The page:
Brazil… From the sea to the river, from Recife to Santarem.

Recife is the easternmost point of Brazil. Capital of the state of Pernambuco, is the fourth biggest city in the country, with a history that starts with the arrival of the Portuguese to these shores, it was a major exporter of sugar cane, what started about 450 years ago. With its unique blend of Portuguese, indigenous, African and even Dutch, Recife is a real melting pot.

One of the most renowned restaurants in the city is Leite. Just around the block from the Casa da Cultura. The first thing that caught my attention was that it was opened in 1882. Just because of that, it deserved to be visited. I went with an open mind, without knowing to expect (and ready to go to my plan B, there is always a plan B) then I learnt it might easily be the oldest and one of the most aristocratic restaurant in the country.

I was happily surprised since before they opened the front door. There was a doorman waiting, and a smiling hostess straight after the door, and shining 16th century armour welcoming you. We were kindly escorted to a table at the window and the waiter came with the menu. The dark wood walls, the waiters in impecable white jackets and piano being played live from the back of the dining room gave the place such a classic atmosphere, that you could feel you were transported in time.

It was lunch time. Beer was the beverage of choice, and the small bottles were put in an ice bucket while served. This is something great in Brazil in general: beer will always be ice-cold, either put in an ice-bucket or in styrofoam containers.

The appetizer was sautéed shrimps with garlic and olive oil with a little touch of mustard, what gave the dish a fresh and unexpected touch. They were so tasty that we honored the chef sending the plate back, squishy clean after a very meticulous scarpetta.

As a main, and being in a historic restaurant, wanted to taste the most traditional recipe of the place, and ordered the bacalhau à Amadeu Días: filet of cod from Porto Imperial, grilled with onions, garlic, bell peppers and olives and potatoes.

The dessert, and I don’t have much of a sweet tooth, was tempting from the description: “The recipe combines ripe banana, butter cheese, cinnamon and sugar. It was born from the mixture of ingredients, techniques, experiences and cultural habits of Portuguese, Indian and African and is considered Cultural and Intangible Heritage of Pernambuco by Law 13.751”.

The second most important city in the Amazon river is Santarem. A very spread out city, where everything is far from everything, always very hot and very humid. Wait… is the Amazon! Is the lungs of the planet, the largest rainforest in the world, and where most of the oxygen we breath is being created by the photosynthesis all the trees and flora that inhabits here. Is also home to about half of the animal and insect species that we have in Earth. Also some amazing animals in the waters of the river itself.

The Amazon river is home to several aquatic species that are unseen anywhere else. The pink dolphins are one of them. The only fresh water dolphin we have on earth. It is not uncommon to navigate the waters and have this playful pink animals jumping next to the ship. One unique characteristic they have, is that when they jump out of the water to breath, they do a flip over their back in the air. Another inhabitant of the river is the dreadful piranha, that the legend states that if you are one of their victims, they can leave your skeleton nicely dressed after eating you… just a legend… or may be there were not enough in the waters I stepped on.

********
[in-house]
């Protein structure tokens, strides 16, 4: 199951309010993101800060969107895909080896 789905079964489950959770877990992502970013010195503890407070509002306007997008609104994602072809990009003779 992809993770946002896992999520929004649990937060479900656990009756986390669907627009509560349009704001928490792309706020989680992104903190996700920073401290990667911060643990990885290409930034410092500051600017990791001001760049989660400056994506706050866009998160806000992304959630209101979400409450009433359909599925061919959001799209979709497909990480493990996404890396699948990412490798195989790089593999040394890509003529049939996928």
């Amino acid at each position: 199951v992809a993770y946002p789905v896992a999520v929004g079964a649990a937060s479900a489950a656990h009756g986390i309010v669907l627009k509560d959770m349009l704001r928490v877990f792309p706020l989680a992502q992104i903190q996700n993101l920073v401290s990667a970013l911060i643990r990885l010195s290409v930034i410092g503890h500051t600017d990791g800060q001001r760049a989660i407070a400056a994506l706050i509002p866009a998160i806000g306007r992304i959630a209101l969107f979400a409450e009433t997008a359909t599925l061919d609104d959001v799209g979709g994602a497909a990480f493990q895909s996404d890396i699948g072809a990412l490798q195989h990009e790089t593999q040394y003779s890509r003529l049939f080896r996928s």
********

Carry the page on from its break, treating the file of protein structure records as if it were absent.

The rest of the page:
Another swimmer you can find in these waters is the pirarucú. Ugly fish if you look at eat, but as tasty in the palate, as if you to look at. Suggestion? Only look at the filets once they are in your plate, but I’ll talk more about the Pirarucú later. Because in Santarem, I had another fish.

In my research prior to come to the Amazon I came across Peixaria Piracatú, in downtown Santarem, discussing logistics and transportation with a local tour guide, who emphatically suggested Peixaria Rayana (Peixeria = fish house) which was, based on his opinion, better, and walking distance… walking distance ended up being 1.5 kilometers, or a mile, as you prefer. Did I mention that we were in the Amazon? We were at latitud 0, walking a mile, at noon, right over the line of the Equator. Scorching hot…

We made it to Peixeria Rayana, at Av. Rui Barbosa 3596, between Raimundo Fona and Campos Sáles. First thing that caught my attention was how clean and organized the place is. Noisy, but in the good way. It was 24th of December at noon. Lots of families, three and four generations feasting at the same table, sharing joy and happiness. The menu is simple. The place is a fish house. You eat fish. The fish will be fresh. The fish will be tasty. You choose if you want it grilled, or baked or fried. We went for the house recipe. A small fish called tucunaré “Rayana Style”, the gourmet version of this one-foot long grilled fish served deboned and stuffed with local fresh water shrimps in a garlic and tomato sauce. On the side, the mandatory white rice, farofa and fried manioc.

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